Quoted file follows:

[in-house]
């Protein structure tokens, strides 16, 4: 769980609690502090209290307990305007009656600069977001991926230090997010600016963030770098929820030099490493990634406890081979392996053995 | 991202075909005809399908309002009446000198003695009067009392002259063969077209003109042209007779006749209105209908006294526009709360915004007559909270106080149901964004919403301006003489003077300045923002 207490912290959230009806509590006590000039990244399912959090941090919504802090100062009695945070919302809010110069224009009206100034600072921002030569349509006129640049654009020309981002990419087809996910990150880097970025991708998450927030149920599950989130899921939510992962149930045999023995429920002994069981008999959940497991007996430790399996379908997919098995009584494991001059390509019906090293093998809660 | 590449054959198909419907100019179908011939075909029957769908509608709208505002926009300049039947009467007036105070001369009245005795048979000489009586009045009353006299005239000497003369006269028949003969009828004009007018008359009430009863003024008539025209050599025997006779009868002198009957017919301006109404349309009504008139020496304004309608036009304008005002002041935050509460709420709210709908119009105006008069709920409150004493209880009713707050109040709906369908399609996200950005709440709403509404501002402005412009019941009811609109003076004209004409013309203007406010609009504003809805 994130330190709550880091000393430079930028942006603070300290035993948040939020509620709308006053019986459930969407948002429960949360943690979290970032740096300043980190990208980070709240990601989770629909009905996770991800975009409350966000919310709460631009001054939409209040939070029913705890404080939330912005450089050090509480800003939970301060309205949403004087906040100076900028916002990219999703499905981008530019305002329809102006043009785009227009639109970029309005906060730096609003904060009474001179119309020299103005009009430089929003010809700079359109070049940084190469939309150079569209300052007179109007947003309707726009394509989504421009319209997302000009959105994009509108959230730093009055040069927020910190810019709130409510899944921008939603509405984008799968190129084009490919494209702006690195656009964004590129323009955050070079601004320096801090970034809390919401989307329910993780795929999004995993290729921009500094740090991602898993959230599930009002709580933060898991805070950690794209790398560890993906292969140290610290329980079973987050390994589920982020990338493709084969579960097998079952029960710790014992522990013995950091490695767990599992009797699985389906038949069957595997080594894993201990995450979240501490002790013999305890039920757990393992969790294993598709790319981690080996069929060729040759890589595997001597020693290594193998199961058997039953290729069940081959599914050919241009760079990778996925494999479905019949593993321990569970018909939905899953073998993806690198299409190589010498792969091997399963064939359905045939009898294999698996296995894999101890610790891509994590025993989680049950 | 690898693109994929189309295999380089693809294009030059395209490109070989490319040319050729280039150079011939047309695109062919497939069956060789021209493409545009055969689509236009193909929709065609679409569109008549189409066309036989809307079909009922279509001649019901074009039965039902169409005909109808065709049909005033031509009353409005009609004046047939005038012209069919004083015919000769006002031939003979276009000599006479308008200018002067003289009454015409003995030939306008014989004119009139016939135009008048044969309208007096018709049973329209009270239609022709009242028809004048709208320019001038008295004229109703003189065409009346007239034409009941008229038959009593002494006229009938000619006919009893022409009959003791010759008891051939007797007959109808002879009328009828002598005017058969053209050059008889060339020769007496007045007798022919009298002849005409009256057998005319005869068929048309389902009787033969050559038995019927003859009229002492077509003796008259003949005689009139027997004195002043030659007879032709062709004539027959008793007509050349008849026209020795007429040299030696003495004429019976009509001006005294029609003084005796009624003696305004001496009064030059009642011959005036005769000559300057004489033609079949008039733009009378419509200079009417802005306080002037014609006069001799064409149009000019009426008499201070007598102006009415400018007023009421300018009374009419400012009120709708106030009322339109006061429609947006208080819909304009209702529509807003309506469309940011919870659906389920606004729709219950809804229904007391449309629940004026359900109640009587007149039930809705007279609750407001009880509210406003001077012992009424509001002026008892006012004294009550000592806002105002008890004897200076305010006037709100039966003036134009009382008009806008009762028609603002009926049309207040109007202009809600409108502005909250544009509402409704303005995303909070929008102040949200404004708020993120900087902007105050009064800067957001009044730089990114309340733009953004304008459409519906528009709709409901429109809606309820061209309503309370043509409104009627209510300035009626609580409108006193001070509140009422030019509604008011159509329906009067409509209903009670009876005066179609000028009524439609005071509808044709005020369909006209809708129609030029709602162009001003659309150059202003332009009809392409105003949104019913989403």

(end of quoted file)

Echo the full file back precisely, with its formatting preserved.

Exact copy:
[in-house]
């Protein structure tokens, strides 16, 4: 769980609690502090209290307990305007009656600069977001991926230090997010600016963030770098929820030099490493990634406890081979392996053995 | 991202075909005809399908309002009446000198003695009067009392002259063969077209003109042209007779006749209105209908006294526009709360915004007559909270106080149901964004919403301006003489003077300045923002 207490912290959230009806509590006590000039990244399912959090941090919504802090100062009695945070919302809010110069224009009206100034600072921002030569349509006129640049654009020309981002990419087809996910990150880097970025991708998450927030149920599950989130899921939510992962149930045999023995429920002994069981008999959940497991007996430790399996379908997919098995009584494991001059390509019906090293093998809660 | 590449054959198909419907100019179908011939075909029957769908509608709208505002926009300049039947009467007036105070001369009245005795048979000489009586009045009353006299005239000497003369006269028949003969009828004009007018008359009430009863003024008539025209050599025997006779009868002198009957017919301006109404349309009504008139020496304004309608036009304008005002002041935050509460709420709210709908119009105006008069709920409150004493209880009713707050109040709906369908399609996200950005709440709403509404501002402005412009019941009811609109003076004209004409013309203007406010609009504003809805 994130330190709550880091000393430079930028942006603070300290035993948040939020509620709308006053019986459930969407948002429960949360943690979290970032740096300043980190990208980070709240990601989770629909009905996770991800975009409350966000919310709460631009001054939409209040939070029913705890404080939330912005450089050090509480800003939970301060309205949403004087906040100076900028916002990219999703499905981008530019305002329809102006043009785009227009639109970029309005906060730096609003904060009474001179119309020299103005009009430089929003010809700079359109070049940084190469939309150079569209300052007179109007947003309707726009394509989504421009319209997302000009959105994009509108959230730093009055040069927020910190810019709130409510899944921008939603509405984008799968190129084009490919494209702006690195656009964004590129323009955050070079601004320096801090970034809390919401989307329910993780795929999004995993290729921009500094740090991602898993959230599930009002709580933060898991805070950690794209790398560890993906292969140290610290329980079973987050390994589920982020990338493709084969579960097998079952029960710790014992522990013995950091490695767990599992009797699985389906038949069957595997080594894993201990995450979240501490002790013999305890039920757990393992969790294993598709790319981690080996069929060729040759890589595997001597020693290594193998199961058997039953290729069940081959599914050919241009760079990778996925494999479905019949593993321990569970018909939905899953073998993806690198299409190589010498792969091997399963064939359905045939009898294999698996296995894999101890610790891509994590025993989680049950 | 690898693109994929189309295999380089693809294009030059395209490109070989490319040319050729280039150079011939047309695109062919497939069956060789021209493409545009055969689509236009193909929709065609679409569109008549189409066309036989809307079909009922279509001649019901074009039965039902169409005909109808065709049909005033031509009353409005009609004046047939005038012209069919004083015919000769006002031939003979276009000599006479308008200018002067003289009454015409003995030939306008014989004119009139016939135009008048044969309208007096018709049973329209009270239609022709009242028809004048709208320019001038008295004229109703003189065409009346007239034409009941008229038959009593002494006229009938000619006919009893022409009959003791010759008891051939007797007959109808002879009328009828002598005017058969053209050059008889060339020769007496007045007798022919009298002849005409009256057998005319005869068929048309389902009787033969050559038995019927003859009229002492077509003796008259003949005689009139027997004195002043030659007879032709062709004539027959008793007509050349008849026209020795007429040299030696003495004429019976009509001006005294029609003084005796009624003696305004001496009064030059009642011959005036005769000559300057004489033609079949008039733009009378419509200079009417802005306080002037014609006069001799064409149009000019009426008499201070007598102006009415400018007023009421300018009374009419400012009120709708106030009322339109006061429609947006208080819909304009209702529509807003309506469309940011919870659906389920606004729709219950809804229904007391449309629940004026359900109640009587007149039930809705007279609750407001009880509210406003001077012992009424509001002026008892006012004294009550000592806002105002008890004897200076305010006037709100039966003036134009009382008009806008009762028609603002009926049309207040109007202009809600409108502005909250544009509402409704303005995303909070929008102040949200404004708020993120900087902007105050009064800067957001009044730089990114309340733009953004304008459409519906528009709709409901429109809606309820061209309503309370043509409104009627209510300035009626609580409108006193001070509140009422030019509604008011159509329906009067409509209903009670009876005066179609000028009524439609005071509808044709005020369909006209809708129609030029709602162009001003659309150059202003332009009809392409105003949104019913989403």